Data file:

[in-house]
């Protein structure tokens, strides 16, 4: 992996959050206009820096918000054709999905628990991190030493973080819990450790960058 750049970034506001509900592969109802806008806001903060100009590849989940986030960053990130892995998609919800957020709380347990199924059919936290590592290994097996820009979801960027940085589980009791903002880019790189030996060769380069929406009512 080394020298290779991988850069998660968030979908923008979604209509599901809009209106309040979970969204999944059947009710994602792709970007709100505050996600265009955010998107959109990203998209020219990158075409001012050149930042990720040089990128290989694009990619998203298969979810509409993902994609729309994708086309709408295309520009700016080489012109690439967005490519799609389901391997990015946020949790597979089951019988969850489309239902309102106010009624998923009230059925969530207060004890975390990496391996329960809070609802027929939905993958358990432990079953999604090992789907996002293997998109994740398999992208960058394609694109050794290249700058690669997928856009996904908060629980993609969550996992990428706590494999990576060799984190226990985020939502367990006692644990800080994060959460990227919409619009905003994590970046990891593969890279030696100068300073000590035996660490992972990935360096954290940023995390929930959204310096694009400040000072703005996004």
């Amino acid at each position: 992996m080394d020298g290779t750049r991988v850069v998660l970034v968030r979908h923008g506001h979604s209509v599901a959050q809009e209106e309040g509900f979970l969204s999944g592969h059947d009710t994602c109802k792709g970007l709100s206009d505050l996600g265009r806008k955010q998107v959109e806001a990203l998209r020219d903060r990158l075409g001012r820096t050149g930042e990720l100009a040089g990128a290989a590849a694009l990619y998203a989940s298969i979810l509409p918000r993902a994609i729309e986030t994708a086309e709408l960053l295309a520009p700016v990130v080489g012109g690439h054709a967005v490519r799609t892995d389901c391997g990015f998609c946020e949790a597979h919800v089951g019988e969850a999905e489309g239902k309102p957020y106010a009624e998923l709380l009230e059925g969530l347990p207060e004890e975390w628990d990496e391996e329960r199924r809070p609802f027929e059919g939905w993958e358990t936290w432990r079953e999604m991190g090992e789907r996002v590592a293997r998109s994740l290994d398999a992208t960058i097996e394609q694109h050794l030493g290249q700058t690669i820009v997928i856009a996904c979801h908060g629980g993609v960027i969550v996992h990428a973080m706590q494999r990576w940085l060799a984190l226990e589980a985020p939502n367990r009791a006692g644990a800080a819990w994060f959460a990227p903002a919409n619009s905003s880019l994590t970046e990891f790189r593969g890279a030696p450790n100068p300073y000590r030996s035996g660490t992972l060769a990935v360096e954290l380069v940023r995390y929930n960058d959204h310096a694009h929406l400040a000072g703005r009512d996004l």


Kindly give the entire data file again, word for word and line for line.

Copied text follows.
[in-house]
């Protein structure tokens, strides 16, 4: 992996959050206009820096918000054709999905628990991190030493973080819990450790960058 750049970034506001509900592969109802806008806001903060100009590849989940986030960053990130892995998609919800957020709380347990199924059919936290590592290994097996820009979801960027940085589980009791903002880019790189030996060769380069929406009512 080394020298290779991988850069998660968030979908923008979604209509599901809009209106309040979970969204999944059947009710994602792709970007709100505050996600265009955010998107959109990203998209020219990158075409001012050149930042990720040089990128290989694009990619998203298969979810509409993902994609729309994708086309709408295309520009700016080489012109690439967005490519799609389901391997990015946020949790597979089951019988969850489309239902309102106010009624998923009230059925969530207060004890975390990496391996329960809070609802027929939905993958358990432990079953999604090992789907996002293997998109994740398999992208960058394609694109050794290249700058690669997928856009996904908060629980993609969550996992990428706590494999990576060799984190226990985020939502367990006692644990800080994060959460990227919409619009905003994590970046990891593969890279030696100068300073000590035996660490992972990935360096954290940023995390929930959204310096694009400040000072703005996004």
């Amino acid at each position: 992996m080394d020298g290779t750049r991988v850069v998660l970034v968030r979908h923008g506001h979604s209509v599901a959050q809009e209106e309040g509900f979970l969204s999944g592969h059947d009710t994602c109802k792709g970007l709100s206009d505050l996600g265009r806008k955010q998107v959109e806001a990203l998209r020219d903060r990158l075409g001012r820096t050149g930042e990720l100009a040089g990128a290989a590849a694009l990619y998203a989940s298969i979810l509409p918000r993902a994609i729309e986030t994708a086309e709408l960053l295309a520009p700016v990130v080489g012109g690439h054709a967005v490519r799609t892995d389901c391997g990015f998609c946020e949790a597979h919800v089951g019988e969850a999905e489309g239902k309102p957020y106010a009624e998923l709380l009230e059925g969530l347990p207060e004890e975390w628990d990496e391996e329960r199924r809070p609802f027929e059919g939905w993958e358990t936290w432990r079953e999604m991190g090992e789907r996002v590592a293997r998109s994740l290994d398999a992208t960058i097996e394609q694109h050794l030493g290249q700058t690669i820009v997928i856009a996904c979801h908060g629980g993609v960027i969550v996992h990428a973080m706590q494999r990576w940085l060799a984190l226990e589980a985020p939502n367990r009791a006692g644990a800080a819990w994060f959460a990227p903002a919409n619009s905003s880019l994590t970046e990891f790189r593969g890279a030696p450790n100068p300073y000590r030996s035996g660490t992972l060769a990935v360096e954290l380069v940023r995390y929930n960058d959204h310096a694009h929406l400040a000072g703005r009512d996004l």